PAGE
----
Kevin: My most memorable night was in Portland and involved psilocybin mushrooms, the drummer from the Dandy Warhols, and a stripper. Portland is rad. Can’t say any more.
Sean: I think I met my future self somewhere in Tennessee. He was a landscaper with a 16 track that wouldn't leave me alone. He was pretty tight. Worst moment was throwing up on a drive thru attendant after getting piss drunk on jäger because I thought someone jacked some of my gear. I found my gear later though so whatever.
Vaughn: This tour has been really pain free. I guess the worst experience so far is that our van security alarm broke at the very start of the tour. Every time we unlock the van or open the door, the alarm goes off and we have to manually disarm it, which takes about a minute of the alarm blaring. It's kinda hilarious.
Q: Do you still consider yourself a Brooklyn band, and is that still home to you? I heard some member might be considering a move to LA. Is that the recipe for success? Begin in Brooklyn and then get bigger in LA?
Vaughn: We all met in NY, but we are working really hard right now to break through on a national level. I don't wanna be labeled as a band from a certain area. I just wanna be known for the music we produce. The reason we would move to LA is because of a cheaper living situation. We have a bunch of family and friends who just moved out there as well. Our dream is to to have the whole band live together and have a studio in that same place.
Danny: I think we’re more of an NYC rock n roll band than just Brooklyn band to be honest. We don’t want to just label ourselves choosing preference with Brooklyn just cause we live here. The city and music will always hold a very special place for us. The reason I moved to the city originally was because of its rock n roll lineage, everything from Lou to Richard Hell and Thurston Moore have created a certain atmosphere that is so entrancing and alluring. The great thing about music is how it can be done anywhere and seeing how that environment influences the music created. Who knows where we’ll be in the next few years, but I’m excited to see the music that comes out of it.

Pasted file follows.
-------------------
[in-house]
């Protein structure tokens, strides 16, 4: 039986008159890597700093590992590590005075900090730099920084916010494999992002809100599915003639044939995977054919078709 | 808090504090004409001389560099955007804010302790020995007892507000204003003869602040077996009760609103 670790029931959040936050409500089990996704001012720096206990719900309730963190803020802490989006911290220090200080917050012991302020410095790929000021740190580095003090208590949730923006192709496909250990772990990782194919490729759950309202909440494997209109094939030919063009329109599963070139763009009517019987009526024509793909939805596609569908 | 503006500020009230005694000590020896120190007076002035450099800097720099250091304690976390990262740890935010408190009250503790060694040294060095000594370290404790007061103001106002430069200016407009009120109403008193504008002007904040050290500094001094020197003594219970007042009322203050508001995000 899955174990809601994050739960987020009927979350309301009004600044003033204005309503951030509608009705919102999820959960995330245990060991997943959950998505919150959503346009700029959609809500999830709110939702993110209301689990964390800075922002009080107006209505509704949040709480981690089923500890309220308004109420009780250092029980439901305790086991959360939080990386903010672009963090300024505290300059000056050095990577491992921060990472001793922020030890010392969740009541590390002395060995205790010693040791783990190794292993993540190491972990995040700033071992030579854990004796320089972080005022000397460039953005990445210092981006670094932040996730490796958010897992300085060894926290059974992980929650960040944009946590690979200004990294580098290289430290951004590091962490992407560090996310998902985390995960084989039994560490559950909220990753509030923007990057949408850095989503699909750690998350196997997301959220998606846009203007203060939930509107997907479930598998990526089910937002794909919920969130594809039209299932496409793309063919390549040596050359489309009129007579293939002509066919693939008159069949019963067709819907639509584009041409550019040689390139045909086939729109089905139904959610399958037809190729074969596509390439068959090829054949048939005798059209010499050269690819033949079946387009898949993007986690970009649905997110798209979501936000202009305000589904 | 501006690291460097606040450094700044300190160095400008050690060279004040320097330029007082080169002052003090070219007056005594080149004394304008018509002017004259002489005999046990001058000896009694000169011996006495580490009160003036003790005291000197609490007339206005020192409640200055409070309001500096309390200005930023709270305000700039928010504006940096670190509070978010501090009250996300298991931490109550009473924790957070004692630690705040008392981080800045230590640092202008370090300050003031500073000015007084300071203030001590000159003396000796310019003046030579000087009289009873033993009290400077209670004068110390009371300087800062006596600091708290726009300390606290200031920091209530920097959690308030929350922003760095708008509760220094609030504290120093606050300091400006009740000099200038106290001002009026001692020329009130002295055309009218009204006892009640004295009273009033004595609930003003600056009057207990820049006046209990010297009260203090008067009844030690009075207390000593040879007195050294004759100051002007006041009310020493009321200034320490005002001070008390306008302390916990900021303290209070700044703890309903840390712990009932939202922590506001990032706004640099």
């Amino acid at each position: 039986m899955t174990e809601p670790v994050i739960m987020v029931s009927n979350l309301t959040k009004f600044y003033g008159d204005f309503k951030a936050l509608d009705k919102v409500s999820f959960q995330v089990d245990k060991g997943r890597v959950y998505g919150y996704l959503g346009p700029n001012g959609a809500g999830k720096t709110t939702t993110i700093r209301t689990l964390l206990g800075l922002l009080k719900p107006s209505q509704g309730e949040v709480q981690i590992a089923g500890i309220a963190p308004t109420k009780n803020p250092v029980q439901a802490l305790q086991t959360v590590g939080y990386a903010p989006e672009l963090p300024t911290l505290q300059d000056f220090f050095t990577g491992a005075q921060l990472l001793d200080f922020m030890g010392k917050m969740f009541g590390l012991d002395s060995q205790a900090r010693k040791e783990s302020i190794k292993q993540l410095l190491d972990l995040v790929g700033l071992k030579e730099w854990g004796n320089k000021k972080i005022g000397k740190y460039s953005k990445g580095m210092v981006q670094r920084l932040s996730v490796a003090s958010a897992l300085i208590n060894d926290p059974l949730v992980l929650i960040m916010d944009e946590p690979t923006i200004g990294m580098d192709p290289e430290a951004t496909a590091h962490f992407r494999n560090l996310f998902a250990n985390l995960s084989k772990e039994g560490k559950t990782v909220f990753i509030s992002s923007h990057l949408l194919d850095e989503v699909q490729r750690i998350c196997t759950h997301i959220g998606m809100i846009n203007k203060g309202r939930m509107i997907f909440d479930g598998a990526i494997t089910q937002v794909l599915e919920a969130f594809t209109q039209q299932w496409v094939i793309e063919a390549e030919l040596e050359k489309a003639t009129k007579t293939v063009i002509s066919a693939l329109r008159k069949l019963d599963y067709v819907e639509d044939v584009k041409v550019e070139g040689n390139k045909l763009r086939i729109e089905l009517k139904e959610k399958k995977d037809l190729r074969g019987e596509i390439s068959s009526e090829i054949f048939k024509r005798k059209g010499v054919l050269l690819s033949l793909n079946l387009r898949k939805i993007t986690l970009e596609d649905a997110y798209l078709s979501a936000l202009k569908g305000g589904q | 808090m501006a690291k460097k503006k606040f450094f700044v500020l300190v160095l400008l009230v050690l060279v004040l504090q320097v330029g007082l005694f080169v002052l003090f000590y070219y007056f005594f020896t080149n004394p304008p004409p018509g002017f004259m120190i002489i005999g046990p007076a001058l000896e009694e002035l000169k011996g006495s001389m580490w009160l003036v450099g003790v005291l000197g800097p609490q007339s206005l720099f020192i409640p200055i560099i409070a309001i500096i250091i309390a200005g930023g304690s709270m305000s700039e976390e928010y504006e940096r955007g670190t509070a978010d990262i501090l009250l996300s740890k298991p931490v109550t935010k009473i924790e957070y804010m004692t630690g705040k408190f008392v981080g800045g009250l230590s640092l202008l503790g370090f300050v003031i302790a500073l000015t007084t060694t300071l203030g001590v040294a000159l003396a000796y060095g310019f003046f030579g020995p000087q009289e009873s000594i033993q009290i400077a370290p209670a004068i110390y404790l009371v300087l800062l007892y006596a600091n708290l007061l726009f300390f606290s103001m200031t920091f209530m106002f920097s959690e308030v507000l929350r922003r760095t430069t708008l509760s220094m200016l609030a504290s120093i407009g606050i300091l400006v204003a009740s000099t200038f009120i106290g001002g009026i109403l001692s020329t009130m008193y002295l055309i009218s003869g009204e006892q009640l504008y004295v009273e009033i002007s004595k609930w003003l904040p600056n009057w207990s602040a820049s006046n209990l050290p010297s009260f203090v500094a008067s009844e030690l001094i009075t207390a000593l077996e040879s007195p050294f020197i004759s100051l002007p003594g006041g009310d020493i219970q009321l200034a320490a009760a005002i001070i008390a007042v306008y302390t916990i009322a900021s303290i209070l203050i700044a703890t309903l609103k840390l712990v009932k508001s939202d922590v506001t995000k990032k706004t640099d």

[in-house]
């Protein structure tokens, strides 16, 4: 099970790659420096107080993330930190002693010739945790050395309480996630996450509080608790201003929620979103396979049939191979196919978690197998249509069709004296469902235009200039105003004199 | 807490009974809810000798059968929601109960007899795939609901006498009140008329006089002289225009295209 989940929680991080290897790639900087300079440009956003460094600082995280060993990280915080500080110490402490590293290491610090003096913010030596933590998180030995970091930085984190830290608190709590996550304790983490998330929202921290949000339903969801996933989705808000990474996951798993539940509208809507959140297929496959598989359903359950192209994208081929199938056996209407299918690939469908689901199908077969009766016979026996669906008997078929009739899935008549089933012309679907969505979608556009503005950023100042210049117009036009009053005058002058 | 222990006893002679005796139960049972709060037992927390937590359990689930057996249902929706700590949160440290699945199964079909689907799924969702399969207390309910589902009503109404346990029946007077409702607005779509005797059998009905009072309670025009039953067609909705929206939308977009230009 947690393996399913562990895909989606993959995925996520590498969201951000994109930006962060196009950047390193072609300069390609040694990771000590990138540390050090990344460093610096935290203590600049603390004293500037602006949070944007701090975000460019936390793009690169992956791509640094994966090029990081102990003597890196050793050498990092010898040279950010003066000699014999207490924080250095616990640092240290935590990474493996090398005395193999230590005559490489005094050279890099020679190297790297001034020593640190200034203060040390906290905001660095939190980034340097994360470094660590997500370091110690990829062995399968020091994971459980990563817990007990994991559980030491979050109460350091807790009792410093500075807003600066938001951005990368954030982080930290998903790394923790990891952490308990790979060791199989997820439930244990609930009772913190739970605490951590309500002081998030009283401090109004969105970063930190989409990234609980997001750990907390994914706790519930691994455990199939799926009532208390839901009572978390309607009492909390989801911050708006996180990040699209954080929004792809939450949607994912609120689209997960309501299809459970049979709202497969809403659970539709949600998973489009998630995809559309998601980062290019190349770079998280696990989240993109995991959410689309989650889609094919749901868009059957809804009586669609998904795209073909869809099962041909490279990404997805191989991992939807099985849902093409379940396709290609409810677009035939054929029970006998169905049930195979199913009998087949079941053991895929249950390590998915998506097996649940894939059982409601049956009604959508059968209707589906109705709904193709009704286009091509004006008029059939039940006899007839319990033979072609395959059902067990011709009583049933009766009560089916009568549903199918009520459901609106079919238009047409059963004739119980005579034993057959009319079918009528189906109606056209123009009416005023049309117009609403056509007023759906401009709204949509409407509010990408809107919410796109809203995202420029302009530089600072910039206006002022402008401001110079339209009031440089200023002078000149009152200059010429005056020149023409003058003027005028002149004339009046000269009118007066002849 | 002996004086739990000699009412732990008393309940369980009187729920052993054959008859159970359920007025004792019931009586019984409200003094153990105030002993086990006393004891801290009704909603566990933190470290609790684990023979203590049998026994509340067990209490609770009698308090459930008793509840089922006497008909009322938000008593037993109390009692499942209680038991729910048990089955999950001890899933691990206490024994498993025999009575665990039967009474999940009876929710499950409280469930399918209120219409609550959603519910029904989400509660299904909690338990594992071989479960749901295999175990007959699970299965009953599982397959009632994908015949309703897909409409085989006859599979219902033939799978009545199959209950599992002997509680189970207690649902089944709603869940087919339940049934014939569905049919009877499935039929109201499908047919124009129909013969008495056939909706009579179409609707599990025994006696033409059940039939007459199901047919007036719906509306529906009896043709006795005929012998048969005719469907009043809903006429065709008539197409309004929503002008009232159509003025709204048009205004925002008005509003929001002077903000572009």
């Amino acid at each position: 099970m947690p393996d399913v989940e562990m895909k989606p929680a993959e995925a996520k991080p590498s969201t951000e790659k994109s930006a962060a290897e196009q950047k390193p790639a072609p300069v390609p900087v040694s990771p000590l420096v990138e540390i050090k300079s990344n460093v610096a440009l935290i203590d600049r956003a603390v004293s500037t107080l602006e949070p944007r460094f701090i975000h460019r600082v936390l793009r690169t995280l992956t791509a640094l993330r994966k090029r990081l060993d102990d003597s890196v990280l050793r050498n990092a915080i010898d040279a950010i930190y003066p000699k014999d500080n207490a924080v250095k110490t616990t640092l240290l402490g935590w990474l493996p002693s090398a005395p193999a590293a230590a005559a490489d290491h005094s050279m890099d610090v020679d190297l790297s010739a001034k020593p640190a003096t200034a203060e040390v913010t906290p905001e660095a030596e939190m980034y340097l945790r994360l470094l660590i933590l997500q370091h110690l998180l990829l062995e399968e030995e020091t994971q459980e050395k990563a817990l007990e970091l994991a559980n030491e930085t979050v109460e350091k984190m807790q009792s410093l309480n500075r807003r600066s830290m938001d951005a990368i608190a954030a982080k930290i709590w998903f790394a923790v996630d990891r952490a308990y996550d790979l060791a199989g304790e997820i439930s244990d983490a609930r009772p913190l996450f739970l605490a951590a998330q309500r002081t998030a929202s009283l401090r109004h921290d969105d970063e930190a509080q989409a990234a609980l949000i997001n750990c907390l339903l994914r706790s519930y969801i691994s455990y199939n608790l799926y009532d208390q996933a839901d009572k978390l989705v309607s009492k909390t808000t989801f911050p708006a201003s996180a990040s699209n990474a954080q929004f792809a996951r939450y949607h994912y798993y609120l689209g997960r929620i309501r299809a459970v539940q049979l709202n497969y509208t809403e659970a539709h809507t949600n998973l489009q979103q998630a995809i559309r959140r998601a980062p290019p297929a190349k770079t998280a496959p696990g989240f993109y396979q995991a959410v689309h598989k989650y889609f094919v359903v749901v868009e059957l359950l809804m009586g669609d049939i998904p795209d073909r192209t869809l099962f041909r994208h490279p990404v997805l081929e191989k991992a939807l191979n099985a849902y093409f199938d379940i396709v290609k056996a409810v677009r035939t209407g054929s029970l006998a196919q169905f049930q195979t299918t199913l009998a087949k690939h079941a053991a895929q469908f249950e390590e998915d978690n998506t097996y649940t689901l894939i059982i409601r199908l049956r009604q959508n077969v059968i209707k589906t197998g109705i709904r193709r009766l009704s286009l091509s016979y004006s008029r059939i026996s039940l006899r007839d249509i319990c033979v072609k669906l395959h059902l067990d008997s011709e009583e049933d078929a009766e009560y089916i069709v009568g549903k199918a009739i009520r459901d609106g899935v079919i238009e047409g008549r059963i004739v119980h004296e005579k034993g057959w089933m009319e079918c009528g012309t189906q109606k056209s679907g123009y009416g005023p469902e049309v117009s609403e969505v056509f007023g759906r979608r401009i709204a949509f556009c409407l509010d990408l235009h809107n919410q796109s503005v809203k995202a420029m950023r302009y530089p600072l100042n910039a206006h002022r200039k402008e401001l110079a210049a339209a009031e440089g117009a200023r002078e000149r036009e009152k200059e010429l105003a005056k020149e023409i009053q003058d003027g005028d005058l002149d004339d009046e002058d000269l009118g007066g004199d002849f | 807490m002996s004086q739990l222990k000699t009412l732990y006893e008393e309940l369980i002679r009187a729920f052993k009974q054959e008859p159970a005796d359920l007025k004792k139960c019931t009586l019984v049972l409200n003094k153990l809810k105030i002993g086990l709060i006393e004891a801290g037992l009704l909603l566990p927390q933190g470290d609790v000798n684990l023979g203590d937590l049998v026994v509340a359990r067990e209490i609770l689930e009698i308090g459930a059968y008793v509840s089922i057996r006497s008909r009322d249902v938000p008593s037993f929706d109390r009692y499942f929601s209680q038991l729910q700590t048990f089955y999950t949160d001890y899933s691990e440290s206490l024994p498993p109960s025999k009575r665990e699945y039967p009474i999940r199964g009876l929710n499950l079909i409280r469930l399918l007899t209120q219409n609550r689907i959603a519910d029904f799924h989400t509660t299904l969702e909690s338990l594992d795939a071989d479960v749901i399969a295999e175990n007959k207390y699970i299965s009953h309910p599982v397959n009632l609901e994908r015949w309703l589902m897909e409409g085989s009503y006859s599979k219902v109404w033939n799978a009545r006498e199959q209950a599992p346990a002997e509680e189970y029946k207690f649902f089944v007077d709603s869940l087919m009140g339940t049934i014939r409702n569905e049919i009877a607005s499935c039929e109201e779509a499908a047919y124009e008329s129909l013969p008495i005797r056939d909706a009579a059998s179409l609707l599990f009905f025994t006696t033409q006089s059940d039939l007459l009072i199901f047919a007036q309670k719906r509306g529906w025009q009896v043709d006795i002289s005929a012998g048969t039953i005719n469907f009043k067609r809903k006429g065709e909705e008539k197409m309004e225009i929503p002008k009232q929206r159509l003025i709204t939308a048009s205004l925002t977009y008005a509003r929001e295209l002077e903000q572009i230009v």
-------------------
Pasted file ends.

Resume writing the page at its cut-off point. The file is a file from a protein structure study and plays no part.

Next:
Sean: I never tell people we are a “Brooklyn” band. Anytime anyone asks where we are from I say New York City because fuck it we are right? For the most part practice and record in our secret bat cave upstate. I also live in fucking Queens now.
Q: Are there any comedy, film or business innovators who’ve made a mark on society that you particularly admire? If so, briefly explain why.
Danny: I like movies that take place in very quotidian conditions, easily relatable yet showcasing our natural human concerns. There’s a film from 1969, I wanna say, by French director Eric Rohmer called “Ma Nuit Chez Maud” or “My Night At Maud’s” that is part of his movie series Six Moral Tales . The movie just revolves around a man who is invited over to dinner by a modest libertine called Maud and their sexual tension throughout the night as they discuss themes of morality, religion, atheism, and love. It’s just a really good example of how conversation can be extended throughout a film to become the main character and the link between these two strangers.